Time! My talk on the moundPosted: July 1, 2010
As I walk out to the mound they know what I am going to say. We know how to defend this because we drill it non-stop. One might say there is no reason to go out to the mound and talk if that is the case. But my purpose is to calm everyone down and give an encouraging word.
By the time I get out to the mound every infielder is there. Here is what I say:
Alright guys. No problem here. They are going to bunt. Pierre is showing the bunt early, First Baseman, you can’t crash. Slowly start creeping and watch for the slash. Third base you are creeping also, move 2 steps into the 5-6 hole and get in that guys face and remind him that you are there. Second Baseman you will play over a few steps in the hole and be ready to cover 1st base. Shortstop, you have 2nd.
Now listen, Pitcher, after you throw this fastball, I want you busting your butt over to the 1st base line. Third baseman will cover the entire left side and the mound. We don’t want to allow Pierre to push bunt the ball and get a hit.
OK! We got this. We are going to get an out at 1st base. Get your feet underneath you and throw a strike to 1st base. Hey! Just follow your throw.
We will intentionally walk the next batter once we get the out at 1st. Then we get a double play and we’re good!
Listen! We won’t be able to hear anything. So are we all good on what our assignments are? Good.
Hey! Pressure is fun. Winning is fun! We’re having fun you hear me! Let’s go!
What I really just did…
Our entire team knew what we were going to do. My talk wasn’t about that. Sure it is always good to go over everyone’s fielding assignments, but it is more important for the players to understand how the manager feels. Managers have an incredible influence on their players. They have an ability to give a guy confidence when he has none in himself. He has the power to show the players that he cares about them as people. In this situation, the pitcher probably thinks he did something wrong. Part of my purpose to go out there is to show him that I don’t care about that. He didn’t do anything wrong. This will change the way the pitcher feels and refocus him on his assignment instead of concentrating on the fact that he just gave up a hit in the 9th.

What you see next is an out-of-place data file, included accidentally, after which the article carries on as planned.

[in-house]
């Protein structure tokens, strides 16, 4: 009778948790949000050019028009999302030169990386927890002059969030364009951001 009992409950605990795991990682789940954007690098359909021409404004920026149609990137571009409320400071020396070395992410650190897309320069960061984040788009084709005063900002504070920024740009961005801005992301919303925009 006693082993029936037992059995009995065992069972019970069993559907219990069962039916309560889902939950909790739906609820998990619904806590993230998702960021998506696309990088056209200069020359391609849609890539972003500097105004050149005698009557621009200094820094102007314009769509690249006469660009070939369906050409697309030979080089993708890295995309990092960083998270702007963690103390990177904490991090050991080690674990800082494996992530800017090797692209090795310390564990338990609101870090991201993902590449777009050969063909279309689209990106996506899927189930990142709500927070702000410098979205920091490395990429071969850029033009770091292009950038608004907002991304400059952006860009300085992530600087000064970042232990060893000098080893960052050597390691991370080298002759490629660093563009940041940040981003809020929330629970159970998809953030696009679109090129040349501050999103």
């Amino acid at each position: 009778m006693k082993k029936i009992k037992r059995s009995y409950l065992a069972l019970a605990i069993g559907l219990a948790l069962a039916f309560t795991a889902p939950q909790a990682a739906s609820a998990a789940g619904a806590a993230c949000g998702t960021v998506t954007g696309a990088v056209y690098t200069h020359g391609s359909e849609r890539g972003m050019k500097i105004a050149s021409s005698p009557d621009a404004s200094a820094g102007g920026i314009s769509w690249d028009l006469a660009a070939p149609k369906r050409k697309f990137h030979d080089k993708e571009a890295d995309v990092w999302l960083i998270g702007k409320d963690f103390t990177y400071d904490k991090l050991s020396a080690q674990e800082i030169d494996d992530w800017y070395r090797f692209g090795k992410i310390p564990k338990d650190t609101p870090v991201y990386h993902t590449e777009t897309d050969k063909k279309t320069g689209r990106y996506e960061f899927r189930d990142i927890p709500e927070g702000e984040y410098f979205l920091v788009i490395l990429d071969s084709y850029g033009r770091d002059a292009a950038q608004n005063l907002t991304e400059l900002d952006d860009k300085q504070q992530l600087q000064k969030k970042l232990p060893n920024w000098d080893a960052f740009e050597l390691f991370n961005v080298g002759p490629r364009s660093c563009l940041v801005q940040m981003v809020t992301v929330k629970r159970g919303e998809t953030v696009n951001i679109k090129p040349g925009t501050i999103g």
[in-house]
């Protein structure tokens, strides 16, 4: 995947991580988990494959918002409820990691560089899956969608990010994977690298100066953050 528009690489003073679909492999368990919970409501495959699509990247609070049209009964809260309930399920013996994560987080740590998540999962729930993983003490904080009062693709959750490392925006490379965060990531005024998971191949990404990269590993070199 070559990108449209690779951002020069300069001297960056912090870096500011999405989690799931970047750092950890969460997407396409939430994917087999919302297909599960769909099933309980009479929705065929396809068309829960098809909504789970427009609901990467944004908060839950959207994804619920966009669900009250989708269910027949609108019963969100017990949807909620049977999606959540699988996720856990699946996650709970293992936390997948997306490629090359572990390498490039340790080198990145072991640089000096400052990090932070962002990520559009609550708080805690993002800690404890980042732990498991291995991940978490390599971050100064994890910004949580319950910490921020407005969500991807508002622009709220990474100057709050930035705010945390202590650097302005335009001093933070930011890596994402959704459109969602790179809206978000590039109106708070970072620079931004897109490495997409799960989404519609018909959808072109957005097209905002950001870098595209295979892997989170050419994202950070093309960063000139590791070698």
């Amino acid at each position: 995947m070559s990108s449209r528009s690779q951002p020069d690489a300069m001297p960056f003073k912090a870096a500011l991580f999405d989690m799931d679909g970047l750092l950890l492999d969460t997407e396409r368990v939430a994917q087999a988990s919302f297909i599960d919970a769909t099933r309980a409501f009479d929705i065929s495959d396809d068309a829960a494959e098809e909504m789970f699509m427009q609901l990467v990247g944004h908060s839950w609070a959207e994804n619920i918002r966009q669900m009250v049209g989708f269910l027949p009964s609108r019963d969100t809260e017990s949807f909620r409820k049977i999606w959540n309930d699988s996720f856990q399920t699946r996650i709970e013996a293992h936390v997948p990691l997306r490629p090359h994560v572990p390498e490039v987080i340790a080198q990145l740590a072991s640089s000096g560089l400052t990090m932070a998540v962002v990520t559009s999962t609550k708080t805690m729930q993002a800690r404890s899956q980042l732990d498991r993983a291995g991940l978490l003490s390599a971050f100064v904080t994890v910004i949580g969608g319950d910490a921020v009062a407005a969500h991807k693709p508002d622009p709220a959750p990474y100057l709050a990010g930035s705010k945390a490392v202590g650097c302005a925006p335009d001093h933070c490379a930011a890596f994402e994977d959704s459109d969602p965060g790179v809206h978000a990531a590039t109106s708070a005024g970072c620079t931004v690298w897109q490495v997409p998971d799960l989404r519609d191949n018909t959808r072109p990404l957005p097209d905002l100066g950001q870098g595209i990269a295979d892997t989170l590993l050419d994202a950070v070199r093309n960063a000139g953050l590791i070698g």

As for the other infielders, it is to show them that I have complete confidence in them. Managers usually go out there so “tight” that you can’t believe it. It makes things worse. We can tell when the game is moving too fast for a manager. We want to see a guy who has a plan. It is also nice when the manager shows that they are human. This too is rare. They think being really serious and intense will somehow influence the players to feel confidence. It isn’t true. It will cause players to tense up and realize the pressure. My goal is the opposite. I will look in each one of their eyes so that they can see that I am calm and believe in them.
Before I turn around and run back to the dugout, I give a little half-smile and say:
No problem here….we got this! Let’s do it!